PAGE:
07 Oct Symposium on Gender Representation: Representation of Women at the International Law Commission
[Priya Pillai is a lawyer and international law specialist. She has worked at the International Federation of Red Cross and Red Crescent Societies (IFRC) headquarters in Geneva, at the United Nations International Criminal Tribunal for the Former Yugoslavia (ICTY) and with various civil society organizations on implementation of international law.]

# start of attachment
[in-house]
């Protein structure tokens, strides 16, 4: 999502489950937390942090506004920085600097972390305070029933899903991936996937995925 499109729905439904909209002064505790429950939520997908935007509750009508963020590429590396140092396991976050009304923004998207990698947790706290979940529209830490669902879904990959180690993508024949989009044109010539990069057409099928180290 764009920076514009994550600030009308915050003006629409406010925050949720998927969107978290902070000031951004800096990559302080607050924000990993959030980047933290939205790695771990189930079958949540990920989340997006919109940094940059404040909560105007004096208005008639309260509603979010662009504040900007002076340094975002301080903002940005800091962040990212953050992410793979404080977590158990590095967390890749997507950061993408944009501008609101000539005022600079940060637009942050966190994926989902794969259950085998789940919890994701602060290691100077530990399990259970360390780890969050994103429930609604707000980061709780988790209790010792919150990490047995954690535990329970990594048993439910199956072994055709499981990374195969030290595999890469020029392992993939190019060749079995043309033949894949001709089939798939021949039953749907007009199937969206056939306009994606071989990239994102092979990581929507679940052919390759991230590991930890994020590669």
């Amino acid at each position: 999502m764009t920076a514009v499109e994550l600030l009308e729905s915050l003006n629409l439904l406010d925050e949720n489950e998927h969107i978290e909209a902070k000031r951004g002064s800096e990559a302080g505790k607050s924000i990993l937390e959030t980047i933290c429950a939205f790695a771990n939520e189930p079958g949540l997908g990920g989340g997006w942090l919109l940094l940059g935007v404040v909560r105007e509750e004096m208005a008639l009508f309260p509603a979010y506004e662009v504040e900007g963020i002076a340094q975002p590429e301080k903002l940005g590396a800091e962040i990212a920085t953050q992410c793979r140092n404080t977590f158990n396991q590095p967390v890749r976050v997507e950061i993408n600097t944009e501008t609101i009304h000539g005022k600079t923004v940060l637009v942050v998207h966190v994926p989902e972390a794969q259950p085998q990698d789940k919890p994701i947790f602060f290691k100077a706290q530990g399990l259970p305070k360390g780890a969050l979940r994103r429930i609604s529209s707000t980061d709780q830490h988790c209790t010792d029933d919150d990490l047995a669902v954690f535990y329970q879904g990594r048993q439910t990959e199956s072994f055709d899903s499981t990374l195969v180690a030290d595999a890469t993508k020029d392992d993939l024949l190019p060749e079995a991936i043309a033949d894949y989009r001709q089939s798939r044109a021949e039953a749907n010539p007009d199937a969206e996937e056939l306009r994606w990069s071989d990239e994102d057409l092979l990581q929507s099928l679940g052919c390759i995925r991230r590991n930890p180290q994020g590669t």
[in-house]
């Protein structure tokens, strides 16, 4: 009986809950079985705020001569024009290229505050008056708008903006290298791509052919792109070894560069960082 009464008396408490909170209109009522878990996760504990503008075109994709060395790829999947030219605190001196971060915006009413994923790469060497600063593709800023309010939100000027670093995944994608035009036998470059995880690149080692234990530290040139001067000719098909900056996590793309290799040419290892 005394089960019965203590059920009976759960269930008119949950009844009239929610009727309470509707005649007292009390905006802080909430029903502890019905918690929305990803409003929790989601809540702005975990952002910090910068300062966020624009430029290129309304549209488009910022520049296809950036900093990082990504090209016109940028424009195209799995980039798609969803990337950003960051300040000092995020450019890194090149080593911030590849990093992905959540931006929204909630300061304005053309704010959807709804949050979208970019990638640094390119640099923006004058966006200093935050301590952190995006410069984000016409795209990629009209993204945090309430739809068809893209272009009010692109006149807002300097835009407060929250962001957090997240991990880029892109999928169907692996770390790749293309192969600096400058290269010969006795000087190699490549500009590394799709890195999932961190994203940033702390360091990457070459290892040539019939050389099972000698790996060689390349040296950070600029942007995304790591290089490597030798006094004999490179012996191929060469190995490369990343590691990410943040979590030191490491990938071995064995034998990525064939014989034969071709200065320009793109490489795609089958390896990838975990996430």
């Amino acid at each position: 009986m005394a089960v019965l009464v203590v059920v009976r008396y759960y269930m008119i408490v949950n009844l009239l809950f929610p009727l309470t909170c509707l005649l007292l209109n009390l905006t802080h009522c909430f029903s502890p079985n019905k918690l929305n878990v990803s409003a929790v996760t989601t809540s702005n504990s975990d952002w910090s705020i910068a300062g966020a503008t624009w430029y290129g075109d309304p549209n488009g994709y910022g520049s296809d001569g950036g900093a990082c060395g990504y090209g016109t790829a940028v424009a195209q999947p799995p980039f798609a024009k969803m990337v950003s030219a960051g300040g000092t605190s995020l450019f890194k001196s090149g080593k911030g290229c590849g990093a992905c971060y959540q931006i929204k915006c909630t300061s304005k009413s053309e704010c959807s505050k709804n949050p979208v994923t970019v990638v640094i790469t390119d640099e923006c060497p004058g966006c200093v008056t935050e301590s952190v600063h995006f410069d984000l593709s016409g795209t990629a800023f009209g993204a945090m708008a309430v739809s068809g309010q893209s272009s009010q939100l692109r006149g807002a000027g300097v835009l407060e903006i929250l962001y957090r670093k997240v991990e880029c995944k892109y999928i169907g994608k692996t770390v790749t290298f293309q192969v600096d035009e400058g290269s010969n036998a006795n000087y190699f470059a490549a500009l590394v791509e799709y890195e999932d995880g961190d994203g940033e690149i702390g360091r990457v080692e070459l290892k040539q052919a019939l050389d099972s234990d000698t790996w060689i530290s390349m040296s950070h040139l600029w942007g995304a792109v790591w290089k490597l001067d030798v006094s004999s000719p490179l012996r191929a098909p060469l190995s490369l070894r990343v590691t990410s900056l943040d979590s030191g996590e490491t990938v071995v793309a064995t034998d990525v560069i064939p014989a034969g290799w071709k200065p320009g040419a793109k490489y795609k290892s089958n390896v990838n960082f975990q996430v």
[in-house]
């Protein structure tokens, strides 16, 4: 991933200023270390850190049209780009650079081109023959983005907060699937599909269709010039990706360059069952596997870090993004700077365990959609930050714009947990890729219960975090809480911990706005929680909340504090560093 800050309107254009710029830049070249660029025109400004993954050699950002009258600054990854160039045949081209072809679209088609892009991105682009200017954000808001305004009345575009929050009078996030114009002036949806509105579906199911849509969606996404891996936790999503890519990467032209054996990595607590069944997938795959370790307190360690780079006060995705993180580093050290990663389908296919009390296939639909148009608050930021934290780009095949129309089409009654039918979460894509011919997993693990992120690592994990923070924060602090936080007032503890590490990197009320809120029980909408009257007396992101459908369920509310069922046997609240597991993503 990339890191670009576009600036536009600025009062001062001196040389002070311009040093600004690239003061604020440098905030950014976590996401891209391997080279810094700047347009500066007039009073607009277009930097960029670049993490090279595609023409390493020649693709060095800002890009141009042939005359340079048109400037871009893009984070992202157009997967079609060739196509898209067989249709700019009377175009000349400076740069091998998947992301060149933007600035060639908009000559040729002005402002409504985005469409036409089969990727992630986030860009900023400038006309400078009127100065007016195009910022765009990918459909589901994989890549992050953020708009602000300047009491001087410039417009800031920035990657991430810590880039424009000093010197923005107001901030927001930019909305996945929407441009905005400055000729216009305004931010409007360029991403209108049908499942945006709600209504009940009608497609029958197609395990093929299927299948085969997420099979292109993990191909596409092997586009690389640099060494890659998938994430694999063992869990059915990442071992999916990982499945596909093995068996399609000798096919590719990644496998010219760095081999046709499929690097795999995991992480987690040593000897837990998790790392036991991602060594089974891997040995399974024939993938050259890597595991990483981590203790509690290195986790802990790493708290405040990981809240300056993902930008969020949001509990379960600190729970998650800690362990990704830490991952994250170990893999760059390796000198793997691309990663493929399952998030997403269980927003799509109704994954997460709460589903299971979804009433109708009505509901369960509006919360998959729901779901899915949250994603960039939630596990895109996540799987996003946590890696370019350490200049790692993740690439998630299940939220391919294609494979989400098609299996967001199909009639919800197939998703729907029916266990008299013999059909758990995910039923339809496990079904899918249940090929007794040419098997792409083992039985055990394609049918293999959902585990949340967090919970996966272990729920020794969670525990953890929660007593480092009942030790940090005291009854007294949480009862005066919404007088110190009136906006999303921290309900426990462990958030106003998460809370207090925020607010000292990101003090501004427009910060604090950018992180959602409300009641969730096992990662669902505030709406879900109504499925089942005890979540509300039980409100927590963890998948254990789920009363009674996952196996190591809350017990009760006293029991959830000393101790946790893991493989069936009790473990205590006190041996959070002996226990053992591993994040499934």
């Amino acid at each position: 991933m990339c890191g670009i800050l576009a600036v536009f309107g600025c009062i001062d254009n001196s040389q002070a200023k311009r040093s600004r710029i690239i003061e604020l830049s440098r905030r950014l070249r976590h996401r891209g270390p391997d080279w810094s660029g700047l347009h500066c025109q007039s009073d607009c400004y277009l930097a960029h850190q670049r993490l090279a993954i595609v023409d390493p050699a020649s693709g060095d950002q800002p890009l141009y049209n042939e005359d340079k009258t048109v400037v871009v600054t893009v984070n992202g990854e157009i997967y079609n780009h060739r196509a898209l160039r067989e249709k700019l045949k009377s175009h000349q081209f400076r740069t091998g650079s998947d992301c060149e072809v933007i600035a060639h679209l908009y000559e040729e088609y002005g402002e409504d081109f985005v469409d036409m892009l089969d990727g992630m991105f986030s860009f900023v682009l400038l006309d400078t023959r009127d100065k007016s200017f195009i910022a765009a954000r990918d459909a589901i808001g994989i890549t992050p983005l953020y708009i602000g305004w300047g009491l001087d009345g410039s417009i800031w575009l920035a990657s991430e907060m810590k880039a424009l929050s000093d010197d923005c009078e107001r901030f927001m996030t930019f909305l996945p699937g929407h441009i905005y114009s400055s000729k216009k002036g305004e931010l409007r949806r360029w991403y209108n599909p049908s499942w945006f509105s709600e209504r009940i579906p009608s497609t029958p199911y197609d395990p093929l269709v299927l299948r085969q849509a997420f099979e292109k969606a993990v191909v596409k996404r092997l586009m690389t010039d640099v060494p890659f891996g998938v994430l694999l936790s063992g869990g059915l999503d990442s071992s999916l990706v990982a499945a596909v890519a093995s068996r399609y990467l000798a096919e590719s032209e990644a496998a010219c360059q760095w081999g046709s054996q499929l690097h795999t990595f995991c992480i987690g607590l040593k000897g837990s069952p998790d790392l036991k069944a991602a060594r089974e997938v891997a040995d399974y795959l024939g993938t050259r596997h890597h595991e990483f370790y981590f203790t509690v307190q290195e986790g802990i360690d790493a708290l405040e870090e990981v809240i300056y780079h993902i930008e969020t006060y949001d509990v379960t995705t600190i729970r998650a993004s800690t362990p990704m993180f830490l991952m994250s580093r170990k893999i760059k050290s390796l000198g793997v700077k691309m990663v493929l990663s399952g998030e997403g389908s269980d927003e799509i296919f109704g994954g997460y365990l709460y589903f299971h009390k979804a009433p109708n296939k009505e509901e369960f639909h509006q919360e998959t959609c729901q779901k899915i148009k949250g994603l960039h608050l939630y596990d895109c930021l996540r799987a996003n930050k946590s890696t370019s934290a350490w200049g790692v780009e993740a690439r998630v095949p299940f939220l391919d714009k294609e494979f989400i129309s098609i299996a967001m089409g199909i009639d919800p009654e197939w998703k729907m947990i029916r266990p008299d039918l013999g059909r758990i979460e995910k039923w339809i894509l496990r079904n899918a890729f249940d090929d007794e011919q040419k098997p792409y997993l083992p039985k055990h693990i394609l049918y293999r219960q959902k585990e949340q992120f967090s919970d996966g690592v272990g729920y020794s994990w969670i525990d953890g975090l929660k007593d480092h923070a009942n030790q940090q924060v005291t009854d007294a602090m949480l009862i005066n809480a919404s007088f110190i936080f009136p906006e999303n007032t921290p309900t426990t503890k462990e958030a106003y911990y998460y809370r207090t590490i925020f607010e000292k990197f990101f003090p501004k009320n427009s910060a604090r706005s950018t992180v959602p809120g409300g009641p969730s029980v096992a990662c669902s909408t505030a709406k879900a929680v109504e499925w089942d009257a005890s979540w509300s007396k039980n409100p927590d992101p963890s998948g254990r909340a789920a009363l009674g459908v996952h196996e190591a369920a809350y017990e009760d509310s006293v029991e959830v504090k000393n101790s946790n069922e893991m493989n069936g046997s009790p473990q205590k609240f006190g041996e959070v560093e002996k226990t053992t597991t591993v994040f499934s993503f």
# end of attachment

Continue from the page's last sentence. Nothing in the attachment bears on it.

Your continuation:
This is an opportune moment to examine the representation of women (in an inclusive sense) in expert bodies or institutions. The basis for this symposium is the recent report by the Human Rights Council Advisory Committee on the current levels of representation of women in international human rights bodies. The Advisory Committee was asked to present its findings “…on current levels of representation of women in human rights organs and mechanisms such as the Advisory Committee, the treaty bodies and the special procedures established by the Human Rights Council…” This post seeks to broaden this examination and apply it to other international institutions, specifically the International Law Commission (ILC), given its significant role in the development of international law.